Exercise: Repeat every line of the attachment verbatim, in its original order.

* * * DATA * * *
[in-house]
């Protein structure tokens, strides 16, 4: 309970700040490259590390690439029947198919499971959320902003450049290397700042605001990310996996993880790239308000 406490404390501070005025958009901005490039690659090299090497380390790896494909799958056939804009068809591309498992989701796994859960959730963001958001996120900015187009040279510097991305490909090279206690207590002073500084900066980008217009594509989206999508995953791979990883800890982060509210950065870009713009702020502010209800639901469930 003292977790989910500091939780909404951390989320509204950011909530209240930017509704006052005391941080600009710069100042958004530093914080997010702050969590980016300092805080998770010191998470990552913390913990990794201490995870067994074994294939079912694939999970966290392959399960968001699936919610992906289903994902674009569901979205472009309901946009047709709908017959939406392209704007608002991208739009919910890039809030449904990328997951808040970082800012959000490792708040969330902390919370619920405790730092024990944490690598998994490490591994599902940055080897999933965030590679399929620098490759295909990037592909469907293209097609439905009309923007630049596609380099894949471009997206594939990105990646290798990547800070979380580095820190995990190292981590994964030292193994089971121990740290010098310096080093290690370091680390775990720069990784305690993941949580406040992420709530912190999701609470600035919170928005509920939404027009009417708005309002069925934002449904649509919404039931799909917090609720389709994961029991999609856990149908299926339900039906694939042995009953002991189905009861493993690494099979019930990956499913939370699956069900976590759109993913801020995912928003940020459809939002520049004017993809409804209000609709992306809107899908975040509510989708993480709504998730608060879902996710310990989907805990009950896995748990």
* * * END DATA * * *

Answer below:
[in-house]
């Protein structure tokens, strides 16, 4: 309970700040490259590390690439029947198919499971959320902003450049290397700042605001990310996996993880790239308000 406490404390501070005025958009901005490039690659090299090497380390790896494909799958056939804009068809591309498992989701796994859960959730963001958001996120900015187009040279510097991305490909090279206690207590002073500084900066980008217009594509989206999508995953791979990883800890982060509210950065870009713009702020502010209800639901469930 003292977790989910500091939780909404951390989320509204950011909530209240930017509704006052005391941080600009710069100042958004530093914080997010702050969590980016300092805080998770010191998470990552913390913990990794201490995870067994074994294939079912694939999970966290392959399960968001699936919610992906289903994902674009569901979205472009309901946009047709709908017959939406392209704007608002991208739009919910890039809030449904990328997951808040970082800012959000490792708040969330902390919370619920405790730092024990944490690598998994490490591994599902940055080897999933965030590679399929620098490759295909990037592909469907293209097609439905009309923007630049596609380099894949471009997206594939990105990646290798990547800070979380580095820190995990190292981590994964030292193994089971121990740290010098310096080093290690370091680390775990720069990784305690993941949580406040992420709530912190999701609470600035919170928005509920939404027009009417708005309002069925934002449904649509919404039931799909917090609720389709994961029991999609856990149908299926339900039906694939042995009953002991189905009861493993690494099979019930990956499913939370699956069900976590759109993913801020995912928003940020459809939002520049004017993809409804209000609709992306809107899908975040509510989708993480709504998730608060879902996710310990989907805990009950896995748990």